HATHAWAY v. The STATE.
To counter evidence that he stabbed a victim 17 times, Ronnie Hathaway testified that he acted in self-defense when he saw the victim pull out a gun. The victim and all other witnesses to the stabbing denied that the victim had a gun or otherwise threatened Hathaway. The trial court instructed the jury on self-defense, and the jury found Hathaway guilty of aggravated assault. Because Hathaway's complaints about the jury instructions are without merit, we affirm.
1. Contrary to its indications in the charge conference, the court did not give an instruction requested by the State that the use of excessive force in self-defense was unjustified. After the jury charge the State objected to the omission, but Hathaway openly opposed any effort to bringing the jury back to charge them on the issue. He argued that “[i]t would bring undue emphasis to that fact and may influence the jury to think that that's extremely important. I think the prejudicial effect would outweigh the benefits from it.” The court agreed and did not recharge the jury.
Reversing positions, Hathaway on appeal argues that the court erred in not giving the instruction. “One cannot complain of a judgment, order, or ruling that his own procedure or conduct procured or aided in causing.” 1 Moreover, because the instruction would have primarily benefitted the State, Hathaway can show little harm in the court omitting it.2 There is no reversible error.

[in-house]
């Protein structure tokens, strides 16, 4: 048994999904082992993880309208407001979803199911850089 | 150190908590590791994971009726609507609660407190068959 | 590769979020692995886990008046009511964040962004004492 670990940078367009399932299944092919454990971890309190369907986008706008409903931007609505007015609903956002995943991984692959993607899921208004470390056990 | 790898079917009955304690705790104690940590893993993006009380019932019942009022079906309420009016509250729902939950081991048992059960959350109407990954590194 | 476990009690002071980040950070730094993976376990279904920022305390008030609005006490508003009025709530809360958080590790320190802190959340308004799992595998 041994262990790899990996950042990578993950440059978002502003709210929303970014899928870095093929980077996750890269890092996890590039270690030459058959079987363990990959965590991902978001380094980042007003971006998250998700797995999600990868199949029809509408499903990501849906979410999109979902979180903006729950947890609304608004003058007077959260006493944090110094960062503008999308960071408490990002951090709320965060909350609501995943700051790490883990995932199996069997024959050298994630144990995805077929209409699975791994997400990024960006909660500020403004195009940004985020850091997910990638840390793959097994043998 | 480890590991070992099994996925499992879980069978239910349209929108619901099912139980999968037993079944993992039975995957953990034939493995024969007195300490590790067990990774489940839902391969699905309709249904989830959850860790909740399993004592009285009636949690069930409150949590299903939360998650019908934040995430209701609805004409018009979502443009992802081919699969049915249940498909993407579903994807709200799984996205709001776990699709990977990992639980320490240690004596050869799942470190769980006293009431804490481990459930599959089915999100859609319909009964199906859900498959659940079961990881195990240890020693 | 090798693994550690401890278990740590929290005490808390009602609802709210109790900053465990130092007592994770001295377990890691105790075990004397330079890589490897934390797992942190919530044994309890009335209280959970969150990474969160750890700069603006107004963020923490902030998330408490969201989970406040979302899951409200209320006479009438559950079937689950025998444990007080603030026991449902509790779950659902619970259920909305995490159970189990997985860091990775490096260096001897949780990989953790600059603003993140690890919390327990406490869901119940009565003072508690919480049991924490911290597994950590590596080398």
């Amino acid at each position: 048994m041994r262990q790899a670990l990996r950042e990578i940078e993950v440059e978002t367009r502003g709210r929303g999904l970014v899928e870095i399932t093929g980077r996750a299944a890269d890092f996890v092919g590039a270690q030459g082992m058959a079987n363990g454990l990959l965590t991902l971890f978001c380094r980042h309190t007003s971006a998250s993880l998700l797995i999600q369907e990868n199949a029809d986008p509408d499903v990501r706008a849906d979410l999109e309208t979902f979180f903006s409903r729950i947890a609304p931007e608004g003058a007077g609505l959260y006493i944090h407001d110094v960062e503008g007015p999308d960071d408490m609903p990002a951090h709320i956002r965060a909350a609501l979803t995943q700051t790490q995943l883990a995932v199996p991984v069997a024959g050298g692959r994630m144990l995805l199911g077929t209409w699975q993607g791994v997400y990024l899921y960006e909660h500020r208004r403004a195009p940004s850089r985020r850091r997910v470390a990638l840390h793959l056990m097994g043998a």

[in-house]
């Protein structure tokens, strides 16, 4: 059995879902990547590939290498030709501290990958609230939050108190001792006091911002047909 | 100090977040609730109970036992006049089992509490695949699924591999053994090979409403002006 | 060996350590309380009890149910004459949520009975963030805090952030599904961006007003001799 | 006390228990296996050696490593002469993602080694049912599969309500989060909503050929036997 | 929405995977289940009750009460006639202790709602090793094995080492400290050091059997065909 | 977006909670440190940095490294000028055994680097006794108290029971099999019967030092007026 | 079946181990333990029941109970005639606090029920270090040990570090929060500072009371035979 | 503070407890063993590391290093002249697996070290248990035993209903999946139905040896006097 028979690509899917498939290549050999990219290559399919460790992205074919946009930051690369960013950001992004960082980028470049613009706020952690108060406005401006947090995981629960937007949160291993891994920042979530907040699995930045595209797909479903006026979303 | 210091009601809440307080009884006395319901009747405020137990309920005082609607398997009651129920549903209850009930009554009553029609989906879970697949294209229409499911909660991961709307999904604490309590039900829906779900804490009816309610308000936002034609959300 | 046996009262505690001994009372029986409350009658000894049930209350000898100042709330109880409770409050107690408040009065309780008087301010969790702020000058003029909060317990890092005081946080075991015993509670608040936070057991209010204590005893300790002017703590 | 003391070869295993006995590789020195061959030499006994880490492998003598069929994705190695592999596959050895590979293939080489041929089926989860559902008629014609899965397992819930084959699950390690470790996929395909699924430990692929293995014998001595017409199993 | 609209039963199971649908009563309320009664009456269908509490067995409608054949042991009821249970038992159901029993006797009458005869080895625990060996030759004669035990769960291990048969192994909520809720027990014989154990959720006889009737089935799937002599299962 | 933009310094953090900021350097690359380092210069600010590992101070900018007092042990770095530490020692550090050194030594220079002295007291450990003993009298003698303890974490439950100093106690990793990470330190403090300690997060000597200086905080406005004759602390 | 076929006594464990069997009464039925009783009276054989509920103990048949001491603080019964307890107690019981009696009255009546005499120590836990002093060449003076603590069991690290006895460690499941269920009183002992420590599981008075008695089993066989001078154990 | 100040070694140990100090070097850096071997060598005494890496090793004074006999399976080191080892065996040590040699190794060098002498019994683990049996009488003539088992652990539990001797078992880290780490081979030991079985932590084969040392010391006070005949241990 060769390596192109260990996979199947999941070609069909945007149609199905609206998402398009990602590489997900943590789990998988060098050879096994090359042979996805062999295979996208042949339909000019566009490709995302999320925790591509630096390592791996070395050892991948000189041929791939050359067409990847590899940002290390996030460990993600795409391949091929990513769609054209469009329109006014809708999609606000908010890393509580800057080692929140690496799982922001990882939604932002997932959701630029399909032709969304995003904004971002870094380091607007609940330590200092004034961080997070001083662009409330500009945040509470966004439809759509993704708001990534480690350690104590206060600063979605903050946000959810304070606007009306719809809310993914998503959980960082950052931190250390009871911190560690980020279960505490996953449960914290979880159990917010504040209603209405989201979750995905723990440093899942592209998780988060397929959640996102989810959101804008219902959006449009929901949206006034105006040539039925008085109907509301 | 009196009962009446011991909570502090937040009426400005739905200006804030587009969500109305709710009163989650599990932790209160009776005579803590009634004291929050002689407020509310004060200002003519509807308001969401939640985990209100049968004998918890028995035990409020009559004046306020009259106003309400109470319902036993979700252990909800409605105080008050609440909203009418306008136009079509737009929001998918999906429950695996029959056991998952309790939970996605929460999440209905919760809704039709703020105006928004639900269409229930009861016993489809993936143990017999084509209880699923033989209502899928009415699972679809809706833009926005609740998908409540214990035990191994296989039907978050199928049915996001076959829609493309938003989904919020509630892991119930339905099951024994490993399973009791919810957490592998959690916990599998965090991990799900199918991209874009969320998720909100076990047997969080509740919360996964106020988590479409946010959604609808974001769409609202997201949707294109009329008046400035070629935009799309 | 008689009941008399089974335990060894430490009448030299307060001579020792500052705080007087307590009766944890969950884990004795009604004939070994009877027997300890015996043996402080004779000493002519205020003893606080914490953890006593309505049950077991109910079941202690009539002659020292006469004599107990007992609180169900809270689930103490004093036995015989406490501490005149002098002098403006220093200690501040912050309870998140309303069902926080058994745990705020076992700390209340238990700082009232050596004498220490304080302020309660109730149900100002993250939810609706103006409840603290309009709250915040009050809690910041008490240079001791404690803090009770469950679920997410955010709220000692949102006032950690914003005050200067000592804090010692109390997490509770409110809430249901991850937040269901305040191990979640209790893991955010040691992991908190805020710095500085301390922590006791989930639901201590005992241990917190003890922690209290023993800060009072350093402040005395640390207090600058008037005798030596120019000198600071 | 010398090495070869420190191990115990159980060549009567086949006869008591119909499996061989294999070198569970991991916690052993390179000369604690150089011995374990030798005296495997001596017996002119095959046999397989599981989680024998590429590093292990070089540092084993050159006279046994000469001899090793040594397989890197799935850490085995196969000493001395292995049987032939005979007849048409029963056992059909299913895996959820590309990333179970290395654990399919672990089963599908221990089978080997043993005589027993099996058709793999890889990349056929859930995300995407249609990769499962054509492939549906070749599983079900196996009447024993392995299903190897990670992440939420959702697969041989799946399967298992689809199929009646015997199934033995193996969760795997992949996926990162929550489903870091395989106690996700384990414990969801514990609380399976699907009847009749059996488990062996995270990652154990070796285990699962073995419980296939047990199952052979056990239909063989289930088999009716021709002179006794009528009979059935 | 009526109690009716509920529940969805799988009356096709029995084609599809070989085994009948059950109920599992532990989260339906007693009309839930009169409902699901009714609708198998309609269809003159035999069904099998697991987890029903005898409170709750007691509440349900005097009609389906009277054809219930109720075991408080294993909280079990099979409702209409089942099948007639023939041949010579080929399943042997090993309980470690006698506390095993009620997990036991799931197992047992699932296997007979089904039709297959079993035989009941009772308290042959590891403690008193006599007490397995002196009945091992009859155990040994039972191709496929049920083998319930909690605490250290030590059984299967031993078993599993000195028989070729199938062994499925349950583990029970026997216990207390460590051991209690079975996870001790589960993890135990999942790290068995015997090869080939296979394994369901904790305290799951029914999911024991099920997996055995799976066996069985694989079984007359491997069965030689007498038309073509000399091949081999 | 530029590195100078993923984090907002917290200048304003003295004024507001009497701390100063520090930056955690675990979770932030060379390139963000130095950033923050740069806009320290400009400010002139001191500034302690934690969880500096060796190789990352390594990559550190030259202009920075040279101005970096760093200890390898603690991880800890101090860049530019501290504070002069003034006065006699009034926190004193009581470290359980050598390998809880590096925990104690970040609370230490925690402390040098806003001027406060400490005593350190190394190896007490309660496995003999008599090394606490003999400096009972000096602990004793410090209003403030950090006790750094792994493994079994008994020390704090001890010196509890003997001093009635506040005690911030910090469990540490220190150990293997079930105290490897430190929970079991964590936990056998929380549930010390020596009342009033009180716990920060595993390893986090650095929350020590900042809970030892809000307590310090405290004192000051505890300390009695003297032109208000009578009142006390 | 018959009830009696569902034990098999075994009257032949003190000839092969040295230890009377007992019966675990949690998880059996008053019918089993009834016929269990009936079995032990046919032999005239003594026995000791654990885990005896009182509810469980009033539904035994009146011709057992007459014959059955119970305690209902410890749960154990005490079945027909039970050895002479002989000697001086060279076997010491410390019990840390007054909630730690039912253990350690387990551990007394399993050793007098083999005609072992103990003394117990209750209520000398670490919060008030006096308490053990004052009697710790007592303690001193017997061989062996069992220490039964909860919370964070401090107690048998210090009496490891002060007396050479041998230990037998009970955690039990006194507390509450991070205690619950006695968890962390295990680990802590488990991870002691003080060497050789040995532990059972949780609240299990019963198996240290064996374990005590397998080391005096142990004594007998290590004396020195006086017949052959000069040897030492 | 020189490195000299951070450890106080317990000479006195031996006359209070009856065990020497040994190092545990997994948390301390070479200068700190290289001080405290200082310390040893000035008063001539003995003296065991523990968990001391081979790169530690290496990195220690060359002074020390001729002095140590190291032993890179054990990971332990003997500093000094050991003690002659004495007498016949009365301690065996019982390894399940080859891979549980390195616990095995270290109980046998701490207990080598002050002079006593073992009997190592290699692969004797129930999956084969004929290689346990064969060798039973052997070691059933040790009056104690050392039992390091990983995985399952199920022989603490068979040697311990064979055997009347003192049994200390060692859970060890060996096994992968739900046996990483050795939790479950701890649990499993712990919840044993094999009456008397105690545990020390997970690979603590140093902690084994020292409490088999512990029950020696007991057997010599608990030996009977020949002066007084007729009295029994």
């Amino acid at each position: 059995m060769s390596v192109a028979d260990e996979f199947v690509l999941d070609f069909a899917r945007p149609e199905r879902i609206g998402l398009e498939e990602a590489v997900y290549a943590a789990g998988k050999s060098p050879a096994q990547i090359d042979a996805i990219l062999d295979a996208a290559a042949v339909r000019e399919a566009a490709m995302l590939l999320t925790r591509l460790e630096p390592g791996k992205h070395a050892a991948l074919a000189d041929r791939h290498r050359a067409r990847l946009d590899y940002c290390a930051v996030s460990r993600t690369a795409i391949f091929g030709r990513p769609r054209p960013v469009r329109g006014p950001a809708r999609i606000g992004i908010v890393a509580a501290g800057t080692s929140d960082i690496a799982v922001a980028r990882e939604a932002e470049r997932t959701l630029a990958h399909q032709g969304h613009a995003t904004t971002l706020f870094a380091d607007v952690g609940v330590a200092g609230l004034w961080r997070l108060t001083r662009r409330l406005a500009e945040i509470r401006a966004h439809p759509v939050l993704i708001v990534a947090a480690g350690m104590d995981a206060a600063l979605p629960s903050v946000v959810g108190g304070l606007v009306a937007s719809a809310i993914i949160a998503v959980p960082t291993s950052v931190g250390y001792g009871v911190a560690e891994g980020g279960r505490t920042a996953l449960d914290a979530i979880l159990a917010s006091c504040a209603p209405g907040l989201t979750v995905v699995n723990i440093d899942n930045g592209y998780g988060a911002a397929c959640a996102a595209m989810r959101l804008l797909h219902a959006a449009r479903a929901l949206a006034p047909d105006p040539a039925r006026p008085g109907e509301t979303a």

2. Hathaway contends that the trial court failed to instruct the jury on the essential elements of self-defense. The record belies this contention. Not only did the court charge the language of OCGA § 16-3-21(a), but it instructed that the State bore the burden of proving beyond a reasonable doubt that Hathaway was not justified in his actions.3 We discern no error.
3. Hathaway claims that the court erroneously shifted the burden to him when it instructed the jury that for the use of force to be justified, Hathaway must have really acted under the influence of fear and not in the spirit of revenge. Yet not only did the court charge that the State bore the burden of disproving self-defense, but we approved similar language in Pope v. State.4 We see no reason to rule otherwise here.
1. (Citations and punctuation omitted.) McDaniel v. State, 248 Ga. 494, 495(2), 283 S.E.2d 862 (1981); compare Goins v. State, 177 Ga.App. 536(1), 339 S.E.2d 790 (1986) (defendant timely objected to court's failure to give charge).
2. See Smallwood v. State, 193 Ga.App. 807, 809(3), 389 S.E.2d 390 (1989).
3. See Doss v. State, 262 Ga. 499, 500(3), 422 S.E.2d 185 (1992).
4. 193 Ga.App. 384, 388 S.E.2d 25 (1989); compare Reece v. State, 210 Ga. 578, 579(2)(a), 82 S.E.2d 10 (1954) (jury instruction was misleading and confusing to jury).
POPE, P.J., and SMITH, J., concur.